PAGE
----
Future lessons continued to be grouped in fives with reviews at the end and tests available. In Lessons 6-10, our son will focus upon nouns and numbers while studying the Latin Prayer Gloria Patri. After completing the review and test for those lessons, our son will work on proper nouns, pronouns, adjectives, and adverbs in Lessons 11-15. The prayer introduced along with such words as good (bonus), high (altus), and always (semper) is the Table Blessing. In Lessons 16-20, our son will learn the names of the constellations (which will fit in perfectly with his science studies) and several verbs. The Lord's Prayer is the Latin Prayer being taught during these five weeks. Finally, in lessons 21-25, conjunctions and question words like who will be introduced. The lessons close with learning about declensions (specifically First Declension Singular) and one conjugation (for the word I love - amo).

What Did We Think?

I was very excited to use the Prima Latina Complete Set from Memoria Press. We have had experience with other products from Memoria Press in the past that we have reviewed: A Review of StoryTime Treasures, a Review of Classical Phonics, and Simply Classical Writing. The DVD made teaching the lessons so easy. I did not have to worry about my own lack of prior knowledge in regards to Latin. The instructor on the video, Leigh Lowe, pronounced all the words (multiple times) so I could learn the language right alongside our son.

DVD screenshot of Prima Latina with vocabulary words like libero and narro

I really think the DVDs are a great asset to the program. Even though you can learn the pronunciation with the audio CDs, having Leigh Lowe go through each lesson step by step is a great bonus. She asks questions and pauses, giving children the time to respond. The words and information are also presented on the screen. For children older than our son, parents may even be able to start the DVD and not have to worry about teaching the lesson. And finally, if you want a copy of the DVD slides, you can download them from Memoria Press.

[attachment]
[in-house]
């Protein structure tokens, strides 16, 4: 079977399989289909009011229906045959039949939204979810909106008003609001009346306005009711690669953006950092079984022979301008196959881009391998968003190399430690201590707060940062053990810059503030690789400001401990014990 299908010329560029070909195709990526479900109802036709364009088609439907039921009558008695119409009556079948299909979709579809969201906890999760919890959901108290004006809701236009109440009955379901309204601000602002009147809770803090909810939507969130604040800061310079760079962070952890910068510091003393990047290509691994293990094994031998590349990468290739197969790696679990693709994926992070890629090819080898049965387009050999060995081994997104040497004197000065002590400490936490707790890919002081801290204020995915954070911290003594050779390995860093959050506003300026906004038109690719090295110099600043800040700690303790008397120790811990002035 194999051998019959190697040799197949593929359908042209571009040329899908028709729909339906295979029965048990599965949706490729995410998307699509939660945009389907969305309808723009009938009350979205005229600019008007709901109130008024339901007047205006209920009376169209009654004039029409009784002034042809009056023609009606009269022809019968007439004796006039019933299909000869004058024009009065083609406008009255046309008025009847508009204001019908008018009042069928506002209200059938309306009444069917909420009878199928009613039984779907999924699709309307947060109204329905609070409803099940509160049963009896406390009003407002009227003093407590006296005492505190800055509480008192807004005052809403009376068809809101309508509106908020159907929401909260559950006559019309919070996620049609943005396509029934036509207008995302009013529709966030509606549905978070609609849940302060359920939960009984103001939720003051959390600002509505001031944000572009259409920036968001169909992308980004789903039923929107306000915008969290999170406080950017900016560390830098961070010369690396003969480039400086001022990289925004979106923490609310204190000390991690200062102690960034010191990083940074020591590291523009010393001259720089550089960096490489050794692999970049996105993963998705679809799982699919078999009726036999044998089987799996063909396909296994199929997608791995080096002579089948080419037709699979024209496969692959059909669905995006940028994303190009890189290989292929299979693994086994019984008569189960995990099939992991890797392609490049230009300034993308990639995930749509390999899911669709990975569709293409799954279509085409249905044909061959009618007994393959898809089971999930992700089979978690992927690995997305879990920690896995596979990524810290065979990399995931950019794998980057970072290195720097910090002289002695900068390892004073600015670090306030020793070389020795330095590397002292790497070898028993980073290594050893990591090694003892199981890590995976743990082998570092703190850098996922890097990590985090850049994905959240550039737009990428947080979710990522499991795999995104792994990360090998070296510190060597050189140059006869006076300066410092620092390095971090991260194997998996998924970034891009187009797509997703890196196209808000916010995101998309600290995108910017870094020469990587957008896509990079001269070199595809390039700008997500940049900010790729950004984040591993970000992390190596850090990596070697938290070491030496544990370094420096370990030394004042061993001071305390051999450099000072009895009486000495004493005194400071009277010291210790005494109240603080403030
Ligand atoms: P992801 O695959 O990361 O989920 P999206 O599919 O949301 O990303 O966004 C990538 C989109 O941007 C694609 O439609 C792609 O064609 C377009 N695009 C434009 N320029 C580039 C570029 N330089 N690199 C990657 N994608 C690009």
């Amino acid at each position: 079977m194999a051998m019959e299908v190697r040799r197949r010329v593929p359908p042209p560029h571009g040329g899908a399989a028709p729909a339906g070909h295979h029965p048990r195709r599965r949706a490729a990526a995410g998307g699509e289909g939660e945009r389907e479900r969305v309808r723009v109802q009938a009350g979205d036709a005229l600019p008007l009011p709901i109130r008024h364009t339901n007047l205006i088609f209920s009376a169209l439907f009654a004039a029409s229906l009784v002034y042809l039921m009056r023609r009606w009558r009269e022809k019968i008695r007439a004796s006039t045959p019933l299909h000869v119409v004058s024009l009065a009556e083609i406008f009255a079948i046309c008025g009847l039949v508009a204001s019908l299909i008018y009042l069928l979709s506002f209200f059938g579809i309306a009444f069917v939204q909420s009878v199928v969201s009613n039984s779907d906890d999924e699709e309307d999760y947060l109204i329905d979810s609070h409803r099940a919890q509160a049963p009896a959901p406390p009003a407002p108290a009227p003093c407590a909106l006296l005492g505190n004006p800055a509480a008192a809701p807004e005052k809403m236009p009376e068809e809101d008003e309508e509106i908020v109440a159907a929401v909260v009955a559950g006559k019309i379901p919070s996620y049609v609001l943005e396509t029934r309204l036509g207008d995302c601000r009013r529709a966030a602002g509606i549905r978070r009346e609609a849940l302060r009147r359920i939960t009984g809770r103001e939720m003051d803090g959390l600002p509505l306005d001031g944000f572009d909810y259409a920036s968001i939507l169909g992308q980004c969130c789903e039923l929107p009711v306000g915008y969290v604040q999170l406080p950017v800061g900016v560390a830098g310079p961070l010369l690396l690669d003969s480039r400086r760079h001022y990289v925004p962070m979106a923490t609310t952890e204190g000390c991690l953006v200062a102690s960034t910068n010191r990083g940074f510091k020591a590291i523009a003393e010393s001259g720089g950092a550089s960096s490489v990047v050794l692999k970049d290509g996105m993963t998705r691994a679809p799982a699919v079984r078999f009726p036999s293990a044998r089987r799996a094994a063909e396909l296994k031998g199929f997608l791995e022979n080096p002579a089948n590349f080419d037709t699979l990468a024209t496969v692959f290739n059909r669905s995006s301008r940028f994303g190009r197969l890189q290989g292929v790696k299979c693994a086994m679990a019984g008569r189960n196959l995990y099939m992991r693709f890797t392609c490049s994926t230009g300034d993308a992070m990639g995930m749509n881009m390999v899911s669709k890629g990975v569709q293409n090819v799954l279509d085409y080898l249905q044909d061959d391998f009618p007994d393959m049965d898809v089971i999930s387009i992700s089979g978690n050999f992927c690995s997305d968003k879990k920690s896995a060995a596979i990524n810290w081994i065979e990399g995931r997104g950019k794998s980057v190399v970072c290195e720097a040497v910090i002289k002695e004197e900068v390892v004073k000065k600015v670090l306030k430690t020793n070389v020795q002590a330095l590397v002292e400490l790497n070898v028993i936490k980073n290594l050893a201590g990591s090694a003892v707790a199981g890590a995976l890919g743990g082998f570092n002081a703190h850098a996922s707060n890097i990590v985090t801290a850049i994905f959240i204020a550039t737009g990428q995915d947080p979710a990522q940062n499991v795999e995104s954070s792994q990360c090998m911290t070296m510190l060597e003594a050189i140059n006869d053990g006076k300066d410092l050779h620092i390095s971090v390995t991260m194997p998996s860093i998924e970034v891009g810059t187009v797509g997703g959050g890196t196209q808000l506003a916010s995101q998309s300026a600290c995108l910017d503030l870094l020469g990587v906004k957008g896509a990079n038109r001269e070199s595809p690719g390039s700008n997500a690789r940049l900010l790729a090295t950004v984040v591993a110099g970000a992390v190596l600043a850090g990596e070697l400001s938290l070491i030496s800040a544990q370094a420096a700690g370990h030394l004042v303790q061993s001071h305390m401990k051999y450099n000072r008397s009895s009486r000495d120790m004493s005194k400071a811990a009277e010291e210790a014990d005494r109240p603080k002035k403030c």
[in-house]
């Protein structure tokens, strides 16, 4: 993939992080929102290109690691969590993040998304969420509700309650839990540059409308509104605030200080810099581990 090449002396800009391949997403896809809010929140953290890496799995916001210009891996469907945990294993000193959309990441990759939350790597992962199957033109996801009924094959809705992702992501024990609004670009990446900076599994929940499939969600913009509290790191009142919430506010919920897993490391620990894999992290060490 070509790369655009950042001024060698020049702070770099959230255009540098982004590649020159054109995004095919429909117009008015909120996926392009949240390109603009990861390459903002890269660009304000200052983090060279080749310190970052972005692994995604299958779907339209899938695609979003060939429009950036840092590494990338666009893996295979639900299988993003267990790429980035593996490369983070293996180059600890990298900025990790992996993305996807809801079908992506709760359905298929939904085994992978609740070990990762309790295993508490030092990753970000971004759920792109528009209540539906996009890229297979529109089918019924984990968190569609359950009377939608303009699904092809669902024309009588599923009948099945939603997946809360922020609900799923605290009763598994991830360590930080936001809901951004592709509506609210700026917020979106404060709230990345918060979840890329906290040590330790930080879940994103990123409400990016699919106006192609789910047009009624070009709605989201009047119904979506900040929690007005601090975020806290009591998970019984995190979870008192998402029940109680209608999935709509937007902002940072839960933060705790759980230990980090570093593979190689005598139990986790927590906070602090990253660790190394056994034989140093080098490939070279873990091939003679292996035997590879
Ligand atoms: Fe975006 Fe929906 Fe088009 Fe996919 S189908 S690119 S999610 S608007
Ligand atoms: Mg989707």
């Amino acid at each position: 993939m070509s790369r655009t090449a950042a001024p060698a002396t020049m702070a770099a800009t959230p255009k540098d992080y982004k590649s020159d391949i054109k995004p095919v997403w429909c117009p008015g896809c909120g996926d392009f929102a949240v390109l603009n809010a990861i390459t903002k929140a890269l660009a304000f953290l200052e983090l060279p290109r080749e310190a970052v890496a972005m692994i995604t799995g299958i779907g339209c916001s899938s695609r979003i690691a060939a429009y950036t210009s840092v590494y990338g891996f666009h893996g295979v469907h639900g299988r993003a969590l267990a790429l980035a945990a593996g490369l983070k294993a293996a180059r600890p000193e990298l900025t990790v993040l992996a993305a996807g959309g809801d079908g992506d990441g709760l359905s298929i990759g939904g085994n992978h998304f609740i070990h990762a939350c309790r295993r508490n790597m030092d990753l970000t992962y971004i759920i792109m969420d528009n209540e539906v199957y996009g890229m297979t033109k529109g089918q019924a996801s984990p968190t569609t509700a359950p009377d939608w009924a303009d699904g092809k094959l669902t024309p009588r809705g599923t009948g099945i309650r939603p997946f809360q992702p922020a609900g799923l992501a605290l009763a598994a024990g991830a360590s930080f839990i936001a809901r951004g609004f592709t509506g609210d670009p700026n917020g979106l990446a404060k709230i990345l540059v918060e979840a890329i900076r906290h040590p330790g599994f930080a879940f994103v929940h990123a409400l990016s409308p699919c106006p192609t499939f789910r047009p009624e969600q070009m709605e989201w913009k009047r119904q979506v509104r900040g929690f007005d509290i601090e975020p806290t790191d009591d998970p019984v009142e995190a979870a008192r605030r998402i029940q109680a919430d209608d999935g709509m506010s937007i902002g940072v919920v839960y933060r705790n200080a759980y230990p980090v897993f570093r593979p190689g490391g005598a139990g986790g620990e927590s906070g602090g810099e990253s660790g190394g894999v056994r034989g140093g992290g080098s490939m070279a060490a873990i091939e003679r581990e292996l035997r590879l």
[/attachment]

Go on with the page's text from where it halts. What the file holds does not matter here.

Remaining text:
DVD slide screenshot: "Four things we will cover in each new lesson"
One of the slides that you can download to accompany the DVD lessons.

Having the vocabulary cards pre-made was such a blessing. As a former history teacher, I see great value in creating notecards for studying vocabulary, key concepts, and more, so I know that our children will be able to use these cards for years to come as they continue to learn Latin.

Our son really enjoys the fact that the Magistra (teacher) Leigh Lowe tells him to say hello and goodbye to his family and friends in Latin. He loves being able to open prayer with Oremus. I think the practical Latin and learning the prayer are his favorite parts so far.

I appreciate that the course is designed for students who are still becoming familiar with grammar but are interested in learning Latin. We had looked at another Latin resource prior to this review period and there were too many assumptions made in the writing of it that the students had a firm understanding of English grammar already.

I would recommend the Prima Latina Complete Set to any family who wishes to teach Latin to their children.  It is a great starting point for grades 1-4. 

working on Prima Latina workbook

Do You Want to Learn More? 

Members of the Homeschool Review Crew reviewed five other levels of Latin from Memoria Press. So be sure to see how they used the sets in their homes.

No comments:

Post a Comment